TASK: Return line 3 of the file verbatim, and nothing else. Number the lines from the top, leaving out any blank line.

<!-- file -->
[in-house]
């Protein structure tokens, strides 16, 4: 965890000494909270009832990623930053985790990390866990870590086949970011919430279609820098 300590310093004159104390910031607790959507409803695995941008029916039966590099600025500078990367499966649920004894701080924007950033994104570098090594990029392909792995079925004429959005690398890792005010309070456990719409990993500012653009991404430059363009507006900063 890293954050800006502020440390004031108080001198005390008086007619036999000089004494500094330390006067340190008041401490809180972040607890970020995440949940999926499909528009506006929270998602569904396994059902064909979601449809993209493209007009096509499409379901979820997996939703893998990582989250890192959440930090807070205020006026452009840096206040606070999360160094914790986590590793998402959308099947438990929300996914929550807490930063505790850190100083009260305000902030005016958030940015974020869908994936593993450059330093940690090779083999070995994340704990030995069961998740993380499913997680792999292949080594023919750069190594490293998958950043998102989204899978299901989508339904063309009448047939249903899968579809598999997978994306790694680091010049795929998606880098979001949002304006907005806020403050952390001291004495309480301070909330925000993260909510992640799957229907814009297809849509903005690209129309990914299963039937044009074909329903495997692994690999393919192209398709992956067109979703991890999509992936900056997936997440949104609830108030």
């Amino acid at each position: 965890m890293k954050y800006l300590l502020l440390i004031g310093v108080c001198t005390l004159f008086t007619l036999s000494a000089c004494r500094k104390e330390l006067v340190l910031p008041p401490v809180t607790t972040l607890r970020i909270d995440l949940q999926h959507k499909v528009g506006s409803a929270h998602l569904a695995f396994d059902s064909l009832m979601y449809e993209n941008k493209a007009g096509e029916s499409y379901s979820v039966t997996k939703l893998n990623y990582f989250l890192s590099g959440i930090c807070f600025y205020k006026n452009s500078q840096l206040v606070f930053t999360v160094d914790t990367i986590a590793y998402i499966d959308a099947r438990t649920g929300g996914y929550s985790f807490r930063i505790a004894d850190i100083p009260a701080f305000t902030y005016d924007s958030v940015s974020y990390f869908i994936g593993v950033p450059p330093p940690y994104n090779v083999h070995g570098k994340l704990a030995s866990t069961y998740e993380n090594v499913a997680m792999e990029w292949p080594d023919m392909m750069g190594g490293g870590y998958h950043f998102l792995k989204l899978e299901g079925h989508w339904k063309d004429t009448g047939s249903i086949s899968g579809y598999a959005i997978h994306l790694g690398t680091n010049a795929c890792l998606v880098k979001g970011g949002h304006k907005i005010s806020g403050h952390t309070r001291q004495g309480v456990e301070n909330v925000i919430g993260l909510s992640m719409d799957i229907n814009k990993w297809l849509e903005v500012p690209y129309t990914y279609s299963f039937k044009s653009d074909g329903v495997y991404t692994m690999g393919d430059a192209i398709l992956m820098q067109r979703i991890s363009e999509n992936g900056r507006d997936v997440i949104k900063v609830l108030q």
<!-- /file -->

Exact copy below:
């Amino acid at each position: 965890m890293k954050y800006l300590l502020l440390i004031g310093v108080c001198t005390l004159f008086t007619l036999s000494a000089c004494r500094k104390e330390l006067v340190l910031p008041p401490v809180t607790t972040l607890r970020i909270d995440l949940q999926h959507k499909v528009g506006s409803a929270h998602l569904a695995f396994d059902s064909l009832m979601y449809e993209n941008k493209a007009g096509e029916s499409y379901s979820v039966t997996k939703l893998n990623y990582f989250l890192s590099g959440i930090c807070f600025y205020k006026n452009s500078q840096l206040v606070f930053t999360v160094d914790t990367i986590a590793y998402i499966d959308a099947r438990t649920g929300g996914y929550s985790f807490r930063i505790a004894d850190i100083p009260a701080f305000t902030y005016d924007s958030v940015s974020y990390f869908i994936g593993v950033p450059p330093p940690y994104n090779v083999h070995g570098k994340l704990a030995s866990t069961y998740e993380n090594v499913a997680m792999e990029w292949p080594d023919m392909m750069g190594g490293g870590y998958h950043f998102l792995k989204l899978e299901g079925h989508w339904k063309d004429t009448g047939s249903i086949s899968g579809y598999a959005i997978h994306l790694g690398t680091n010049a795929c890792l998606v880098k979001g970011g949002h304006k907005i005010s806020g403050h952390t309070r001291q004495g309480v456990e301070n909330v925000i919430g993260l909510s992640m719409d799957i229907n814009k990993w297809l849509e903005v500012p690209y129309t990914y279609s299963f039937k044009s653009d074909g329903v495997y991404t692994m690999g393919d430059a192209i398709l992956m820098q067109r979703i991890s363009e999509n992936g900056r507006d997936v997440i949104k900063v609830l108030q």